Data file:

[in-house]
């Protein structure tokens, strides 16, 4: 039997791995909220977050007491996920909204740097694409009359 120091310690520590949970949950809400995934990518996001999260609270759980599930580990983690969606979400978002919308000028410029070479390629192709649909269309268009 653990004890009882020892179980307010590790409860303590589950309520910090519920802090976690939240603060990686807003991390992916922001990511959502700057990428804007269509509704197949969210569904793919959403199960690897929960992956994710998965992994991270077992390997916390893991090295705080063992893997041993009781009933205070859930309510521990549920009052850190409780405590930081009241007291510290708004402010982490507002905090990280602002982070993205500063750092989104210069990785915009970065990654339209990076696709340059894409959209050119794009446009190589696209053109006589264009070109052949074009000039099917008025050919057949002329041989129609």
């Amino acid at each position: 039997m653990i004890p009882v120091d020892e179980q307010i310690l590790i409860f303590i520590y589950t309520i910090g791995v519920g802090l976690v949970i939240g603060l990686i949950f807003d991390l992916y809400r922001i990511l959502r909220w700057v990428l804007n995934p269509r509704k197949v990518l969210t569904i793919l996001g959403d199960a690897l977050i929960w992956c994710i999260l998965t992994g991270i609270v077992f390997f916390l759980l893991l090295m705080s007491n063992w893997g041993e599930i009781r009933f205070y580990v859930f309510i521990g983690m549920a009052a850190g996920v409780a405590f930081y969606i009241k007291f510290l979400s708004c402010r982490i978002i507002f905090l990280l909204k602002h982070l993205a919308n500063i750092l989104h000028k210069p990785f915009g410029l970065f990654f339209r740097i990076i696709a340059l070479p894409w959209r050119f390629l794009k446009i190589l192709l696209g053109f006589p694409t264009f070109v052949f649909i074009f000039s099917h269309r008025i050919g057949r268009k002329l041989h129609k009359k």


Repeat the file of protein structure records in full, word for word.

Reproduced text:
[in-house]
């Protein structure tokens, strides 16, 4: 039997791995909220977050007491996920909204740097694409009359 120091310690520590949970949950809400995934990518996001999260609270759980599930580990983690969606979400978002919308000028410029070479390629192709649909269309268009 653990004890009882020892179980307010590790409860303590589950309520910090519920802090976690939240603060990686807003991390992916922001990511959502700057990428804007269509509704197949969210569904793919959403199960690897929960992956994710998965992994991270077992390997916390893991090295705080063992893997041993009781009933205070859930309510521990549920009052850190409780405590930081009241007291510290708004402010982490507002905090990280602002982070993205500063750092989104210069990785915009970065990654339209990076696709340059894409959209050119794009446009190589696209053109006589264009070109052949074009000039099917008025050919057949002329041989129609």
């Amino acid at each position: 039997m653990i004890p009882v120091d020892e179980q307010i310690l590790i409860f303590i520590y589950t309520i910090g791995v519920g802090l976690v949970i939240g603060l990686i949950f807003d991390l992916y809400r922001i990511l959502r909220w700057v990428l804007n995934p269509r509704k197949v990518l969210t569904i793919l996001g959403d199960a690897l977050i929960w992956c994710i999260l998965t992994g991270i609270v077992f390997f916390l759980l893991l090295m705080s007491n063992w893997g041993e599930i009781r009933f205070y580990v859930f309510i521990g983690m549920a009052a850190g996920v409780a405590f930081y969606i009241k007291f510290l979400s708004c402010r982490i978002i507002f905090l990280l909204k602002h982070l993205a919308n500063i750092l989104h000028k210069p990785f915009g410029l970065f990654f339209r740097i990076i696709a340059l070479p894409w959209r050119f390629l794009k446009i190589l192709l696209g053109f006589p694409t264009f070109v052949f649909i074009f000039s099917h269309r008025i050919g057949r268009k002329l041989h129609k009359k």